29. 29. Indicators of Rifting  Faults  Lava Flows  Dikes (Vertical Intrusions of Magma)  Thick Sedimentary Sequences  Sills (Horizontal Intrusions of Magma)  Pillow Lava
  30. 30. Pillow Lavas http://www.youtube.com/watch?v=xsJn8izcKtg
  31. 31. Example of Paleo-Rifting in the United States Hudson River Valley: Palisades, NJ Fig. 2-17, p. 52
  32. 32. CONVERGENT PLATE BOUNDARIES
  33. 33. Oceanic Plate Boundaries Fig. 2-18a, p. 53
  34. 34. Oceanic-Continent Plate Boundaries Fig. 2-18b, p. 53
  35. 35. Continental-Continental Fig. 2-18c, p. 53
  36. 36. Indicators of Convergence  Melange  Ophiolites
  37. 37. TRANSFORM FAULTS
  38. 38. Most transform faults connect two oceanic ridges. Fig. 2-20a, p. 56
  39. 39. A transform fault can connect a ridge and a trench. Fig. 2-20b, p. 56
  40. 40. A transform fault can link two ridges. Fig. 2-20c, p. 56
  41. 41. San Andres Fault Fig. 2-21, p. 57
  42. 42. HOT SPOTS: AN INTRAPLATE FEATURE
  43. 43. Mantle Plumb remains stationary while plates move. Fig. 2-22, p. 58
  44. 44. PLATE MOVEMENT
  45. 45. Plates, Zones, and Movements Fig. 2-14, p. 46
  46. 46. Methods for determining movement.  Measuring age of sediment.  Dating magnetic anomalies on the seafloor.  Satellite-Laser ranging techniques.  Hotspots
  47. 47. Supercontinent Cycle
  48. 48. DRIVING MECHANISM OF PLATE TECTONICS
  49. 49. Fig. 1-10, p. 16
  50. 50. Model I: Thermal convection cells are restricted to the asthenosphere. Fig. 2-24a, p. 60
  51. 51. Model II: Thermal convection cells involve the entire mantle. Fig. 2-24b, p. 60
  52. 52. DISTRIBUTION OF NATURAL RESOURCES
  53. 53. Mineral Deposits Associated with Plate Boundaries Fig. 2-26, p. 62
  54. 54. Fig. 2-25, p. 61
  55. 55. Mineral Formation Processes  Sedimentation (coal)  Precipitation (salts, metals)  Crystallization from Magma Plutons (ores)  Changes in Temperature and Pressure (ores)  Fluid Inclusions (ores)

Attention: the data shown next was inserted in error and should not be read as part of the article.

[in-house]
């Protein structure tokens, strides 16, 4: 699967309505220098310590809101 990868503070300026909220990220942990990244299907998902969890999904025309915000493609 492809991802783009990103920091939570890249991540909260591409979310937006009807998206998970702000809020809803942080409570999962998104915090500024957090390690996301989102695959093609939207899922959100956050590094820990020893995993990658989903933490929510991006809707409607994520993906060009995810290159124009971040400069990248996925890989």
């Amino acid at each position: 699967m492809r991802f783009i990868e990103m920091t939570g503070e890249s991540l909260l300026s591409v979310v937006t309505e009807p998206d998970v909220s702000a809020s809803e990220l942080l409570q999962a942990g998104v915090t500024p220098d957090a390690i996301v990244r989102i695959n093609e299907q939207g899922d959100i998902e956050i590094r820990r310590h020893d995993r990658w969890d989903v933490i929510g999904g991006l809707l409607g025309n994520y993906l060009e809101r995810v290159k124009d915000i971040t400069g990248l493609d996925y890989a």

56. 56. Greatest Copper Deposits  The greatest known deposit of copper is in porphyries formed by volcanic activity in the Chile's Andean Mountains.  Chile's copper mines provide over 30% of the world's mine production of recoverable copper.  Escondida Copper Mine is today the world's largest producing mine with 750,000 metric tons of production which was 5.6% of the world's production in 2000.
  57. 57. Escondida Copper Mine, Chili  The Escondida copper- gold-silver mine is located in the arid, northern Atacama Desert of Chile about 160km southeast the port of Antofagasta, at an elevation of 3,050m above sea level.
  58. 58. Copper is the Oldest Minded Mineral  Copper is mankind's oldest metal, dating back more than 10,000 years.  A copper pendant discovered in what is now northern Iraq goes back to about 8700 BC.  Archeologists have recovered a portion of a water plumbing system from the Pyramid of Cheops in Egypt. The copper tubing used was found in serviceable condition after more than 5,000 years.
  59. 59. Copper was mined in Ancient Rome  Copper was named for the island of Cyprus, where the Romans obtained their supply.
  60. 60. Copper in Early America  When Columbus sailed to the Americas, his ships, Nina, Pinta and Santa Maria, had copper skins below the water line. The copper sheathing extended hull life and protected against barnacles and other kinds of biofouling.  Paul Revere, produced the bronze cannon, spikes and pumps for the famous ship, Old Ironsides. Revere was one of the earliest American coppersmiths.